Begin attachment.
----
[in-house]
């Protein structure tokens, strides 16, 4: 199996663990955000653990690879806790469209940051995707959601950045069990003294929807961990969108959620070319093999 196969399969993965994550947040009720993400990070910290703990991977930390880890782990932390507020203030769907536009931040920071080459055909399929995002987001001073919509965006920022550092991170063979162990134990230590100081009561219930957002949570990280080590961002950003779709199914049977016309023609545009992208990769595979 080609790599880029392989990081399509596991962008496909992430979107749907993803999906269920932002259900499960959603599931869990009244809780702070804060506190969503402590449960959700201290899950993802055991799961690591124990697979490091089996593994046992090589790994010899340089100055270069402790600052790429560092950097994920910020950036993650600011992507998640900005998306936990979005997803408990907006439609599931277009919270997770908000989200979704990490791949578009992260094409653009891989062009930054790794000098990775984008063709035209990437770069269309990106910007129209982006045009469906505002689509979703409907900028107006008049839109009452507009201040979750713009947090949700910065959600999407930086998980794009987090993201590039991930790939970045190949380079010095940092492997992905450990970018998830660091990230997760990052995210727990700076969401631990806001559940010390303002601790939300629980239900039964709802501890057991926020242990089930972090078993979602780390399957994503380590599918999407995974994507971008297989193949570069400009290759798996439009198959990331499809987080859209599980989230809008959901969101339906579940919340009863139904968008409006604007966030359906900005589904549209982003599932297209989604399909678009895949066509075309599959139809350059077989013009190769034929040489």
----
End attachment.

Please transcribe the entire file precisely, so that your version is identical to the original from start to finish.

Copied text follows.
[in-house]
């Protein structure tokens, strides 16, 4: 199996663990955000653990690879806790469209940051995707959601950045069990003294929807961990969108959620070319093999 196969399969993965994550947040009720993400990070910290703990991977930390880890782990932390507020203030769907536009931040920071080459055909399929995002987001001073919509965006920022550092991170063979162990134990230590100081009561219930957002949570990280080590961002950003779709199914049977016309023609545009992208990769595979 080609790599880029392989990081399509596991962008496909992430979107749907993803999906269920932002259900499960959603599931869990009244809780702070804060506190969503402590449960959700201290899950993802055991799961690591124990697979490091089996593994046992090589790994010899340089100055270069402790600052790429560092950097994920910020950036993650600011992507998640900005998306936990979005997803408990907006439609599931277009919270997770908000989200979704990490791949578009992260094409653009891989062009930054790794000098990775984008063709035209990437770069269309990106910007129209982006045009469906505002689509979703409907900028107006008049839109009452507009201040979750713009947090949700910065959600999407930086998980794009987090993201590039991930790939970045190949380079010095940092492997992905450990970018998830660091990230997760990052995210727990700076969401631990806001559940010390303002601790939300629980239900039964709802501890057991926020242990089930972090078993979602780390399957994503380590599918999407995974994507971008297989193949570069400009290759798996439009198959990331499809987080859209599980989230809008959901969101339906579940919340009863139904968008409006604007966030359906900005589904549209982003599932297209989604399909678009895949066509075309599959139809350059077989013009190769034929040489």